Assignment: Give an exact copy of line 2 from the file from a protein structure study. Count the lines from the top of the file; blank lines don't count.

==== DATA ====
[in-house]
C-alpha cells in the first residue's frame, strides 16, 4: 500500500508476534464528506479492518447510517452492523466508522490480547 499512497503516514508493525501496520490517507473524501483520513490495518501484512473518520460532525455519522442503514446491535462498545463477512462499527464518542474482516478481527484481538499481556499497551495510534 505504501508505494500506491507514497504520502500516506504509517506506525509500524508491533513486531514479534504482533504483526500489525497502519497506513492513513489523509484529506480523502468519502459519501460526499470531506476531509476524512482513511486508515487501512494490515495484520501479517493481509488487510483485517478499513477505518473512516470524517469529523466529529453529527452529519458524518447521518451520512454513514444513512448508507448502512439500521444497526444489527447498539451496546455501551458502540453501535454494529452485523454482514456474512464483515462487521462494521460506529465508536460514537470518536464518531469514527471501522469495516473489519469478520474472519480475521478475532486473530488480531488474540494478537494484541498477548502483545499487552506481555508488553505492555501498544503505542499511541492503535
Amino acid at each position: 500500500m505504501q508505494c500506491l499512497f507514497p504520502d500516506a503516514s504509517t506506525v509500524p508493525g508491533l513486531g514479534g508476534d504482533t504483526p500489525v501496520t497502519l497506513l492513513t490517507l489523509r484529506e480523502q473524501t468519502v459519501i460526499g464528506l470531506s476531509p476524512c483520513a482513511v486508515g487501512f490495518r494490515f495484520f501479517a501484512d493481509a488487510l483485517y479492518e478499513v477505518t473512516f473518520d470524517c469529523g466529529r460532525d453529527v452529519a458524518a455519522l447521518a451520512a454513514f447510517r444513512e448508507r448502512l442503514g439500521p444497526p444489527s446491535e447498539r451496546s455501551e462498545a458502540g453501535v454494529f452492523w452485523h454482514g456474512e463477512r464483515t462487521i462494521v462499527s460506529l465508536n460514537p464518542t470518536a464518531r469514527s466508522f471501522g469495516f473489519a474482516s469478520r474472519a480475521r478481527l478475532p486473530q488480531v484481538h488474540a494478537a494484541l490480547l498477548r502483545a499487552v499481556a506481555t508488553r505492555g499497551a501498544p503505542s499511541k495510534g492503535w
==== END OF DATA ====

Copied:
C-alpha cells in the first residue's frame, strides 16, 4: 500500500508476534464528506479492518447510517452492523466508522490480547 499512497503516514508493525501496520490517507473524501483520513490495518501484512473518520460532525455519522442503514446491535462498545463477512462499527464518542474482516478481527484481538499481556499497551495510534 505504501508505494500506491507514497504520502500516506504509517506506525509500524508491533513486531514479534504482533504483526500489525497502519497506513492513513489523509484529506480523502468519502459519501460526499470531506476531509476524512482513511486508515487501512494490515495484520501479517493481509488487510483485517478499513477505518473512516470524517469529523466529529453529527452529519458524518447521518451520512454513514444513512448508507448502512439500521444497526444489527447498539451496546455501551458502540453501535454494529452485523454482514456474512464483515462487521462494521460506529465508536460514537470518536464518531469514527471501522469495516473489519469478520474472519480475521478475532486473530488480531488474540494478537494484541498477548502483545499487552506481555508488553505492555501498544503505542499511541492503535